How to recognize the Gothic

If you like to be thrilled, scared, intrigued, you should try Gothic literature.  Gothic Literature includes mysterious stories, often with supernatural elements, young women pursued by villains who imprison them to gain their inheritance, people who sell their souls to gain exceptional powers, crime, treachery, threats and plenty of atmospheric darkness from storms, hidden rooms, basements and dungeons. 

Gothic literature includes these conventions

Although many sites offer definitions of the Gothic, they often depend on a narrow definition of the Gothic.  It can be defined as a text filled with various features of the early Gothic novels of the 1760-90s, such as storms and castles, villains and their imprisoned victims, young women with future large inheritances, and optional supernatural elements, ghosts and other monsters.  One key feature of the gothic is the atmosphere of mystery, fear and suspense. Without these elements, the reader will not experience the gothic.

Gothic plots to recognize

Some critics don’t believe in defining the Gothic by the repeated plots of the stories, yet there are many Gothic patterns.

  1. Haunting.  One of the most common plots is the story of a haunted castle or building and the reader’s search to discover why the place is haunted by ghosts or spirits. For example, in The Castle of Otranto, a ghostly presence terrorizes the inhabitants as a means to bring out the truth of a crime.
  2. Persecuted and Imprisoned. A second major plot revolves around a young female protagonist who is heir to a fortune and therefore often victimized and imprisoned in order to make her capitulate. In The Mysteries of Udolpho, once Emily loses her parents, she comes under the control of her evil uncle Montoni, who isolates her in his castle until she signs over her fortune.
  3. The Scientist and the Monster.  A third plot that can be gothic is the story of the mad scientist who unleashes some monster on the world, such as Frankenstein or Dr. Jekyll and Mr. Hyde. Even the story of Dracula builds upon these plots with Jonathan Harker playing the role of the innocent ingénue imprisoned in the castle, and Dracula looking to create a new race of beings within the capital of London.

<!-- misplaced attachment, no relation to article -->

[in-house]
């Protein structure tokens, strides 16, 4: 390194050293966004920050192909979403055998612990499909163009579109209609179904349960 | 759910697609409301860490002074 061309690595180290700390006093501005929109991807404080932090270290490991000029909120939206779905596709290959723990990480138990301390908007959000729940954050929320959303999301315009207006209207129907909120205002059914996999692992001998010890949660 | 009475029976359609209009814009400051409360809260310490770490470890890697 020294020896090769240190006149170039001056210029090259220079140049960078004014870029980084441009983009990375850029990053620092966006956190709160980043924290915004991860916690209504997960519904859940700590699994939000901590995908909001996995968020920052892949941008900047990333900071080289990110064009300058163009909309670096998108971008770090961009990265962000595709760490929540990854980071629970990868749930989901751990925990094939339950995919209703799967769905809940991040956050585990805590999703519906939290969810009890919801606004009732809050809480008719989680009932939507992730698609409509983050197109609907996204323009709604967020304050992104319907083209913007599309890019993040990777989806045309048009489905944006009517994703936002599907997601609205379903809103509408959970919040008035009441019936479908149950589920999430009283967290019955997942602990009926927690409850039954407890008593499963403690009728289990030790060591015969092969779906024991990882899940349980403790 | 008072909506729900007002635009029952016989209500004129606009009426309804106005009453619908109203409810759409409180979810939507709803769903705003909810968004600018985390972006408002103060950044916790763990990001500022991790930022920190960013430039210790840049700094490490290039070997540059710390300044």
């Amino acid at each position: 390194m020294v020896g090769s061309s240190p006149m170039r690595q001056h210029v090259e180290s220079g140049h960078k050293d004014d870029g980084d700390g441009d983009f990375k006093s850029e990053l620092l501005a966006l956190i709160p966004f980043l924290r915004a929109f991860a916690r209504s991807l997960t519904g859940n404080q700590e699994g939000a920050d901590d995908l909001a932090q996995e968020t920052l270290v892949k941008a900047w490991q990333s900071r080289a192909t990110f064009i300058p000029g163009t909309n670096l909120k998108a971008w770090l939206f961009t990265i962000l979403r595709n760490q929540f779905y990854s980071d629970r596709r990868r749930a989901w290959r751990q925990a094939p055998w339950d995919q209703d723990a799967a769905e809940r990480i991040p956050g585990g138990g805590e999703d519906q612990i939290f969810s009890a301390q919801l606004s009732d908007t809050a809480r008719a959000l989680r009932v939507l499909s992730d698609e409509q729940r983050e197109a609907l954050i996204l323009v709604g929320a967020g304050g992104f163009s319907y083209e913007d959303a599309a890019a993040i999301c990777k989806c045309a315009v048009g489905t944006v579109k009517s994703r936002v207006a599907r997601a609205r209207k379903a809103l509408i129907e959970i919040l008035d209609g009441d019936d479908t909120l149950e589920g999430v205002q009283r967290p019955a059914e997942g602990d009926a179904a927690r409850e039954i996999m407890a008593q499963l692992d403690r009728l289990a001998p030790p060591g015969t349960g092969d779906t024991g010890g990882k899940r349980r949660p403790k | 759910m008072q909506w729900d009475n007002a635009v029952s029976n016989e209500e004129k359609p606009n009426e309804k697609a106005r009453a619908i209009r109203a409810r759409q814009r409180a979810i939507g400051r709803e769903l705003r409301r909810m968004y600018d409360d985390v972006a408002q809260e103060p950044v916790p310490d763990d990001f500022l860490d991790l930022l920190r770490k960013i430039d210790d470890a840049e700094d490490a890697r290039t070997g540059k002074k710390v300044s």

For more information on the early Gothic, see

Project Gothic of UVA

Gothic Literature and the British Library

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Similarities between Caleb Williams and Caleb Williams.

The 18th century character Caleb Williams becomes a fugitive after discovering that his employer is a murderer. As the only one who knows this secret, Caleb Williams is threatened and silenced by Falkland through ongoing surveillance even though he promises to remain silent. As Williams seeks to escape Falkland’s employment and watchful eye, he becomes an expert at eluding Falkland’s hired guards and detectives. He flees the estate, falls in with a band of robbers, is thrown into jail, and plots a dangerous prison break. From that point on, he runs, hoping to settle down in one place, but ultimately being flushed out. His only recourse is to confront Falkland.

Quarterback Caleb Williams possesses some of the same qualities as his namesake. A good strategist, he runs fast when he is flushed out of the pocket, knows how to play the long game, and is ready for confrontation when it happens. And yet unlike, his namesake, he is more confident and willing to face his opponents. While the 18th century Caleb could fashion a disguise, the Heismann trophy winner Caleb is comfortable in the spotlight. GQ calls his fashion sense “quirky,” noting both his tailored suits and painted nails. As a quarterback, Caleb thinks of himself as a “trailblazer” in the era of new brand sponsorship in college. 

The author of the novel Caleb Williams rode a wave of popular Gothic novels; today’s Caleb Williams will be tested next season as an NFL player. Let’s hope that he continues to delight and inspire fans who know how talented he is. 

Related Links

Kirchner, Alex. “Behind the Scenes at Heisman Weekend with Caleb Williams, the Face of the New College Football”, 12 December 2022.

Godwin, William. Caleb Williams, (1794 Project Gutenberg.)

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